Sanaaq: an Inuit novel / Mitiarjuk Nappaaluk; transliterated and translated from Inuktitut to French by Bernard Saladin d'Anglure, translated from French by Peter Frost.
Winnipeg: University of Manitoba Press, c2014.
In my search for Canadian novels that have been translated from languages other than French I recalled this one, originally written in Inuktitut by this amazing woman over many years, starting in the 50's. Published in Inuktitut in 1983, it was published in French in 2002, and now finally we have an English version. The introduction places it in its context and give us an understanding of how and why it was written, which I found helpful. It also tells us a bit more about Mitiarjuk Nappaaluk herself.
It's an episodic novel, with Sanaaq as the main character. She is an Inuk woman who has one young daughter at the start of novel; she remarries a young hunter and has a son as the story progresses. It's told from Sanaaq's viewpoint, and is made up of brief chapters explaining or illustrating a common event in Inuit lives. In the introduction we learn that this novel was started as a way for Catholic priests to learn more local terms as they attempted to create a dictionary; Mitiarjuk was well known and respected for her many skills, so stepped in to help. But she found just writing vocabulary-heavy pieces dull so started to include imaginative chapters, morphing this task into a creative storytelling project.
Through Sanaaq's eyes we see the daily activities of her settlement -- building igloos, hunting, fishing, digging clams, raising children, being terrified by polar bears, surviving storms, and more -- and we also get a feel for the traditional activities that women carried on, as well as the interpersonal ups and downs among the residents of her small circle. Some people are competent (Sanaaq in particular) and some are just unlucky, like Jiimialuk who loses an eye while cooking, and later dies in a hunting accident. Sanaaq's daughter grows in age and responsibility, and we see her awareness of community standards growing, as well as her understanding of why young people need to respect the knowledge of their elders. All of these characters are used to illuminate the way of life that Mitiarjuk had experienced, but more than just stand-ins for her messages, they become lively personalities.
As the book goes on, and Mitiarjuk was able to write more freely, there is more frank talk of sexuality, spousal abuse, traditional spiritual beliefs ,and more. While this book is not a novel in the sense of having a plot that is carried through and resolved, it does have some great characters and a really interesting narrative voice. Mitiarjuk Nappaaluk was given a PhD by McGill University in 2000, and was recognized by UNESCO in 2001 for her literary and artistic contributions to maintaining and communicating Inuit culture. Her lively storytelling certainly fascinated me.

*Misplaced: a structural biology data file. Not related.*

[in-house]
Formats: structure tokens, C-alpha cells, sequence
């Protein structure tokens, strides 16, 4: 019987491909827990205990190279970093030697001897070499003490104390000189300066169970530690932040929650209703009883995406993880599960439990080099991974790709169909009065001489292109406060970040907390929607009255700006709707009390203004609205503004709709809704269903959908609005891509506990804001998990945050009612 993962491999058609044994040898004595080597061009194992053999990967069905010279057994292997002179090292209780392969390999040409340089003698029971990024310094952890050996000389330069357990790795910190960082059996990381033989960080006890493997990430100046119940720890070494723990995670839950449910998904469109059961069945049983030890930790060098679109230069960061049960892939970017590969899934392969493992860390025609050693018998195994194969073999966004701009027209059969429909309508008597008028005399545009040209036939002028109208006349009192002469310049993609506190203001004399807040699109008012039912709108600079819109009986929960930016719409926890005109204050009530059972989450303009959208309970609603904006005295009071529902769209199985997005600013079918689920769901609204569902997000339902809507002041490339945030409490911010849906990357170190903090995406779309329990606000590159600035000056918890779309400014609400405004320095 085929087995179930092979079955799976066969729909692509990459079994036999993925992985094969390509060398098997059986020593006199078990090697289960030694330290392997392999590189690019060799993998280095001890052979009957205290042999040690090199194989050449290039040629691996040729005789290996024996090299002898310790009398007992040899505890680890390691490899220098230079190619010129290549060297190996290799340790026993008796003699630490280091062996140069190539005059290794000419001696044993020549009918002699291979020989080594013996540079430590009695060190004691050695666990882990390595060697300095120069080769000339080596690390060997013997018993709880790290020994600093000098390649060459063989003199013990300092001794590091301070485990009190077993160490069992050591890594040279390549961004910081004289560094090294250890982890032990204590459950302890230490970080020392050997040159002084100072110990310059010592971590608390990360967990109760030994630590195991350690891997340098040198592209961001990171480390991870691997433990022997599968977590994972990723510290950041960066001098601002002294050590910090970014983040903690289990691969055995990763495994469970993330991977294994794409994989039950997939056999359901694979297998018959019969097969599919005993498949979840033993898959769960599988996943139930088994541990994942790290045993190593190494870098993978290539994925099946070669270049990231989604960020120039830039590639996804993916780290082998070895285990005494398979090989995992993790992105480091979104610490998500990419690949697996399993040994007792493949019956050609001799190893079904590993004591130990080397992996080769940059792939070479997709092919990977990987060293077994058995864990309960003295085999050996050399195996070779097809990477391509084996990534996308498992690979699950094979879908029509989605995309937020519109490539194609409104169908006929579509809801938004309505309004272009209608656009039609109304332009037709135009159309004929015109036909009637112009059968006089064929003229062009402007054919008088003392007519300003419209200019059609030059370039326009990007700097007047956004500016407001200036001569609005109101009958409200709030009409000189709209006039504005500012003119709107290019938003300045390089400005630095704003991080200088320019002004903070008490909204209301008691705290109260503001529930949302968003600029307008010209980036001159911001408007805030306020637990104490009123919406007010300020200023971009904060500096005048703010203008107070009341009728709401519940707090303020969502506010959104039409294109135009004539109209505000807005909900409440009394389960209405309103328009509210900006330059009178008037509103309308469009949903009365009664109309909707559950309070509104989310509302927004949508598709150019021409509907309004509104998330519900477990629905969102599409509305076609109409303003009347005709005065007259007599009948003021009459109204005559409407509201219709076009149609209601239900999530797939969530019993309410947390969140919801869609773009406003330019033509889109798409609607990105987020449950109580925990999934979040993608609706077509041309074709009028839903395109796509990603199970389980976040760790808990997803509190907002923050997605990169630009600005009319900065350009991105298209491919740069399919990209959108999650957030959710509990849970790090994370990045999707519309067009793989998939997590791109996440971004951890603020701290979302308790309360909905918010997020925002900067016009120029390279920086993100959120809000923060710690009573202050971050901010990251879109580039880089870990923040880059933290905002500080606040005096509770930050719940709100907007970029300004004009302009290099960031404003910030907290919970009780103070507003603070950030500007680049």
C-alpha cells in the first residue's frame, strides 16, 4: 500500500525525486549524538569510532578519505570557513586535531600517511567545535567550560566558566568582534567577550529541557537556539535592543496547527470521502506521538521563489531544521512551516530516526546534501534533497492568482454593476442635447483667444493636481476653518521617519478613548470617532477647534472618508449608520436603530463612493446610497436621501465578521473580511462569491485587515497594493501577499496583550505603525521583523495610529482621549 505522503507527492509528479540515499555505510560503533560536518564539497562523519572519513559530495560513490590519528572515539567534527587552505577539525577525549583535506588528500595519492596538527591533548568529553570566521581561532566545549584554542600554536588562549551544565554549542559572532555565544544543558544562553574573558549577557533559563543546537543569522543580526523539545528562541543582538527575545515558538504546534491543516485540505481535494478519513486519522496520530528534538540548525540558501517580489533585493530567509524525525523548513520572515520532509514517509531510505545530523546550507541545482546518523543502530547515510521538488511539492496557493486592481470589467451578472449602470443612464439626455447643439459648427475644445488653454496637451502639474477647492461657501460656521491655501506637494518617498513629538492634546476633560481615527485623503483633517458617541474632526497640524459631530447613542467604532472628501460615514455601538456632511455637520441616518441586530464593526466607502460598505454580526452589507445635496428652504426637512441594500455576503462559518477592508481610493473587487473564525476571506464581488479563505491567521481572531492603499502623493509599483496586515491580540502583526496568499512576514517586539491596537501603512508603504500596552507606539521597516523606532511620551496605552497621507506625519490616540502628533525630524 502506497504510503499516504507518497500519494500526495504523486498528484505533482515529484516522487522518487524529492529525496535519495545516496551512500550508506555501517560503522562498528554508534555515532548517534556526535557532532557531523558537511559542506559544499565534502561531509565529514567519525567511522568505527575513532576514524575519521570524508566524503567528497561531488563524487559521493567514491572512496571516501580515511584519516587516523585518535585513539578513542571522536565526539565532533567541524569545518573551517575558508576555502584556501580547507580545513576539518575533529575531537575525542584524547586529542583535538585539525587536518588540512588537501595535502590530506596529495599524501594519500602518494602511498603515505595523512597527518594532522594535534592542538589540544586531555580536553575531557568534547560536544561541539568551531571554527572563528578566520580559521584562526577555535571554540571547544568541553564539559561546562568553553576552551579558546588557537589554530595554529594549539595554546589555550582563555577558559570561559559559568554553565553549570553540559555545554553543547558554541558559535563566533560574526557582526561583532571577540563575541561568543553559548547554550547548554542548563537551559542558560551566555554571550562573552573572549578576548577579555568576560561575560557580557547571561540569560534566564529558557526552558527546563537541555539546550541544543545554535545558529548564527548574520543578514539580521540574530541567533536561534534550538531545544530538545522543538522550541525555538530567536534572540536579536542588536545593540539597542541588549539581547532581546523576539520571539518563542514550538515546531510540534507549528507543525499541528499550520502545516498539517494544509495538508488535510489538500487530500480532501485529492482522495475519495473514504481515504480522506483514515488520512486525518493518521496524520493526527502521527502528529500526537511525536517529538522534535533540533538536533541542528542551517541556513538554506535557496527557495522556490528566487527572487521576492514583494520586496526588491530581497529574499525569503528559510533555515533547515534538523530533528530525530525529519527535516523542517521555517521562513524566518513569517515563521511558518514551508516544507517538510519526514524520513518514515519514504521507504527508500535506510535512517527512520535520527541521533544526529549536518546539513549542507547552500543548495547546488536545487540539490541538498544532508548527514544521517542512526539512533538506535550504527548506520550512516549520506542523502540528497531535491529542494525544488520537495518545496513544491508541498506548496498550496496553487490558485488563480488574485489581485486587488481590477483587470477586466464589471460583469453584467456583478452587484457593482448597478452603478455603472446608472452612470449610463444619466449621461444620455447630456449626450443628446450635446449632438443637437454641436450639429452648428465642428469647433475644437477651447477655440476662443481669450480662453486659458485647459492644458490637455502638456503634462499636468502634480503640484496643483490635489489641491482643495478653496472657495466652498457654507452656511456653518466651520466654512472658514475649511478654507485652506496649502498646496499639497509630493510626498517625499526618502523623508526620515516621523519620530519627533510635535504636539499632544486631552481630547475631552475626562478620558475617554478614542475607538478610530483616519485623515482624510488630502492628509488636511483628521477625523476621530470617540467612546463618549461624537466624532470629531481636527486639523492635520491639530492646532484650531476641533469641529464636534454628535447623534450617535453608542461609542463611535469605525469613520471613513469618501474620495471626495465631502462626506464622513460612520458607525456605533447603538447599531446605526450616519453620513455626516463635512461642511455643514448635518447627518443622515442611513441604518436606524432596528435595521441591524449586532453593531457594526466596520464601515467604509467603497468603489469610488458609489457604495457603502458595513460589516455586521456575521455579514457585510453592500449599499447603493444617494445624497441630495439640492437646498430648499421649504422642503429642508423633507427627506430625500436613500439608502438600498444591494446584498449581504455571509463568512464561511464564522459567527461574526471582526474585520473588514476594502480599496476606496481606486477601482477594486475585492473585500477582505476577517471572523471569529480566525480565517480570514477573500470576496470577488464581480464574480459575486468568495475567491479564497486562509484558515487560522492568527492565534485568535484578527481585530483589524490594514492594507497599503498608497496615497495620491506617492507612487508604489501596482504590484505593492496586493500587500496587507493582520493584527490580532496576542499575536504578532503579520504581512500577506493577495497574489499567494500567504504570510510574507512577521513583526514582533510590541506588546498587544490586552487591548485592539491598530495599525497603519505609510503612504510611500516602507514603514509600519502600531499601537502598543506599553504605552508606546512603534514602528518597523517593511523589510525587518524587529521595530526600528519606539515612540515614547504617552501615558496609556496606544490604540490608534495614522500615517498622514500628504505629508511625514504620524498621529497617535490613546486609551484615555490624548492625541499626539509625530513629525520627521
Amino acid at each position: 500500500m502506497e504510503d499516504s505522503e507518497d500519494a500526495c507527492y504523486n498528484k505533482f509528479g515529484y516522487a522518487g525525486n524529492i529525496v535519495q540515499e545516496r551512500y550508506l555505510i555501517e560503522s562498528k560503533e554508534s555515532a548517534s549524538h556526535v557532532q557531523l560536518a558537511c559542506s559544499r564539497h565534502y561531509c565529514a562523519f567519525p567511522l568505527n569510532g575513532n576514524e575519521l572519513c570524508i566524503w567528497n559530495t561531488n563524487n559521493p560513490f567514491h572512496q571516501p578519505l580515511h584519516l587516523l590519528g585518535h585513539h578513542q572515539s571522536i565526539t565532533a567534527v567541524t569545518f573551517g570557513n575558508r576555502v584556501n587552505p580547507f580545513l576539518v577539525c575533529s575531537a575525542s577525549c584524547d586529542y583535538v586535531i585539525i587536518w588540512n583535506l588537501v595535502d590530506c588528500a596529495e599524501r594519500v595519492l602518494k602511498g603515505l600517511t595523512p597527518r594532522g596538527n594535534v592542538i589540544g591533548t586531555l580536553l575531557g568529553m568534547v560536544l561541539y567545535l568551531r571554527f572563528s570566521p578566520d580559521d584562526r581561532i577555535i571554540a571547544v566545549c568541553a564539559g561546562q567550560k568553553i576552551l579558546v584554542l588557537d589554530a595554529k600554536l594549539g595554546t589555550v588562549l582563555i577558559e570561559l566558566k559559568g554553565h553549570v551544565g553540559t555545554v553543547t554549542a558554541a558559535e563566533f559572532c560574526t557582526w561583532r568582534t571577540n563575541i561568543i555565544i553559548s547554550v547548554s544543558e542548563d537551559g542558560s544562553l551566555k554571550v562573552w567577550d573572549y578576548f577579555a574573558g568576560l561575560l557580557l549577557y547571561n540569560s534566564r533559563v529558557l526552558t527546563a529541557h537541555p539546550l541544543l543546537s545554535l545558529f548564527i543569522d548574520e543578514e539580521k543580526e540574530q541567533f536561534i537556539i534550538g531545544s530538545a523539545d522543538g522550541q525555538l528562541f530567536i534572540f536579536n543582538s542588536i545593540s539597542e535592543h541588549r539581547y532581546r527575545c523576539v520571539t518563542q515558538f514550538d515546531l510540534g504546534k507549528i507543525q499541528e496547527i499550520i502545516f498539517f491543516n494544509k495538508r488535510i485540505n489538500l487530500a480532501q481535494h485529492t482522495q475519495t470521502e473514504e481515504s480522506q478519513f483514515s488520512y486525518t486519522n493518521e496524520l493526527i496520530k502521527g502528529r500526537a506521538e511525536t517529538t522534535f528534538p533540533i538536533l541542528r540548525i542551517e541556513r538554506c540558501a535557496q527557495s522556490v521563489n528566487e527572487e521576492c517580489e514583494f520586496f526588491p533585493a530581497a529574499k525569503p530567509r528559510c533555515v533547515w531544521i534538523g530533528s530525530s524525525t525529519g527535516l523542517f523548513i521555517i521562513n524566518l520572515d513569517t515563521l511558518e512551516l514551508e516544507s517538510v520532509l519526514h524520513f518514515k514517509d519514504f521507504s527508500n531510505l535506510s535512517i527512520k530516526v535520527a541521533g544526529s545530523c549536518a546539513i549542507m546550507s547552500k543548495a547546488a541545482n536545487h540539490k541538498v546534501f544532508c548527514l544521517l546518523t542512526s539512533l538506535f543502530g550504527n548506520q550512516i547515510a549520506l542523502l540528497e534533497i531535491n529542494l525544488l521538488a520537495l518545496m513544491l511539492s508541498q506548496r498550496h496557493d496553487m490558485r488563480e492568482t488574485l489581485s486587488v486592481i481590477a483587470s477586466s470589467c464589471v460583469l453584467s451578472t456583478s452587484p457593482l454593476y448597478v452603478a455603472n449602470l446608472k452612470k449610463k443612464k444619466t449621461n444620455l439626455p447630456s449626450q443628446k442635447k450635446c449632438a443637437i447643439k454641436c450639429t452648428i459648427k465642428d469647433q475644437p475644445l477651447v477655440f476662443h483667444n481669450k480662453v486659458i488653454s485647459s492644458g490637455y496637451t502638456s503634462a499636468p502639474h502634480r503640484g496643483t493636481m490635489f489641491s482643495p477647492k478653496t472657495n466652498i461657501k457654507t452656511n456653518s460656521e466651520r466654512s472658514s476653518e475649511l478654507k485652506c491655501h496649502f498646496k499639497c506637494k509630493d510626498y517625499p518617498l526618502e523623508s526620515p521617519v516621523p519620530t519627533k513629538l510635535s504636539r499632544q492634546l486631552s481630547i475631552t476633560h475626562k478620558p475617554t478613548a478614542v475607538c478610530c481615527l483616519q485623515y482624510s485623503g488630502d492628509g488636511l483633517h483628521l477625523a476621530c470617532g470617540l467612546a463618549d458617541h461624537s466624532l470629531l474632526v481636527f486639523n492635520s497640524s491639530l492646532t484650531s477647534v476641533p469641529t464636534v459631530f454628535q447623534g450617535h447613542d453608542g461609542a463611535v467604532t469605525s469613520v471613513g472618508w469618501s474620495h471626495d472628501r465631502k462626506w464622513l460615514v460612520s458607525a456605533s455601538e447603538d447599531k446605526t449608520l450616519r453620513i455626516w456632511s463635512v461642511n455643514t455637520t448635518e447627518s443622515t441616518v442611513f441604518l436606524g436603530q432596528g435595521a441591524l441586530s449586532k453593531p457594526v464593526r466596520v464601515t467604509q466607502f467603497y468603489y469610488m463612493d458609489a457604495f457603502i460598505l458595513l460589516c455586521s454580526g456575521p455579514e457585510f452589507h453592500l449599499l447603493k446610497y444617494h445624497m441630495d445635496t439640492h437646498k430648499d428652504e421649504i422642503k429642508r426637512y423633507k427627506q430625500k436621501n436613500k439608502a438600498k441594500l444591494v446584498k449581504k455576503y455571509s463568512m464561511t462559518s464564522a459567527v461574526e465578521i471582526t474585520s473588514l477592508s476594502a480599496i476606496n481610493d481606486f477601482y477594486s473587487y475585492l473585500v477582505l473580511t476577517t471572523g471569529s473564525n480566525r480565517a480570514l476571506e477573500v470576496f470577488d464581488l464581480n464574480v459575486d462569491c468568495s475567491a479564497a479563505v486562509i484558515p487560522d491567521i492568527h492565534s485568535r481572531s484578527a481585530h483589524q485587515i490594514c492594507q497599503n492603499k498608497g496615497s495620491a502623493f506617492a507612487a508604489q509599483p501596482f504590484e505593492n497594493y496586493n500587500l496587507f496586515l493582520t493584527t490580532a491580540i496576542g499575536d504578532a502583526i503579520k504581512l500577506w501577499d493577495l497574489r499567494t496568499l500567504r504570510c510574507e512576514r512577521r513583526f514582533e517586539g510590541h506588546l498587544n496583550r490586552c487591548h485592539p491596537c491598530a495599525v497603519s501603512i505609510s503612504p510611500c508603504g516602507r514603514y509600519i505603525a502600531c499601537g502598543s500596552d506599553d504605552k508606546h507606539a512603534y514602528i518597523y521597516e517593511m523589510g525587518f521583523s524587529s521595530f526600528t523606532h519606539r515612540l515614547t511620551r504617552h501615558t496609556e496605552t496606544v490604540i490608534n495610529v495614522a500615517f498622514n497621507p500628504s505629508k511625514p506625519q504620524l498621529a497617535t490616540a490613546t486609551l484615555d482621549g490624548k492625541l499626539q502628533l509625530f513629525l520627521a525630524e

The book has retained a generous amount of Inuktitut terminology - many things are referred to only by Inuktitut names. In context it is pretty simple to figure out what the word signifies, and there is also a nice glossary at the back. I liked the feel it gave to the book, like it was really a story someone was telling. But there were a few animals referred to, like sculpin or other shore creatures, that I wasn't familiar with whether in English or Inuktitut. Luckily for me, just as I was finishing Sanaaq, I came across a picture book in my library called Alego.
Alego / Ningeokuluk Teevee; translated from Inuktitut by Nina Manning-Toonoo
Toronto: Groundwood, c2009.
Ningeokuluk Teevee is an artist who lives in Cape Dorset, Nunavut. She wrote and illustrated this picture book, which is a brief story of a young girl, Alego, who goes clam digging for the first time with her grandmother, Anaanatsiaq. When they get to the shore, her grandmother starts collecting clams, but like any other young child, Alego wanders and explores all the different creatures she can find. All of these creatures are shared using their Inuktitut names, and luckily for me, many of them are the same as those mentioned in Sanaaq, particularly of course those in the clam digging chapter! There is also a helpful glossary in this book, which includes illustrations, which was very enjoyable and illuminated my understanding of both books.
This picture book was charming, showing the close relationship between a young girl and her grandparents. It also shares a little of the landscape of Baffin Island, an unusual setting for a picture book. I also appreciated how the text is shown in both Inuktitut syllabics and English - it really lends that sense of the story being rooted in its community.
I greatly enjoyed both these books, as excursions into a language and a lifestyle I'm not very familiar with.
Great idea including the picture book for this event. It sounds like you're reading a lot of different voices this month for sure!ReplyDelete
I was so glad to find it, just as I was nearing the end of Sanaaq. Interesting to see this option in children's books as well! Maybe a place to get kids used to reading about other cultures.Delete
I have never thought about books written in Inuktitut. I'm so glad you brought these to my attention!ReplyDelete
I was happy to recall these in time for the #WITmonth reading challenge! We're lucky there are a few translations now.Delete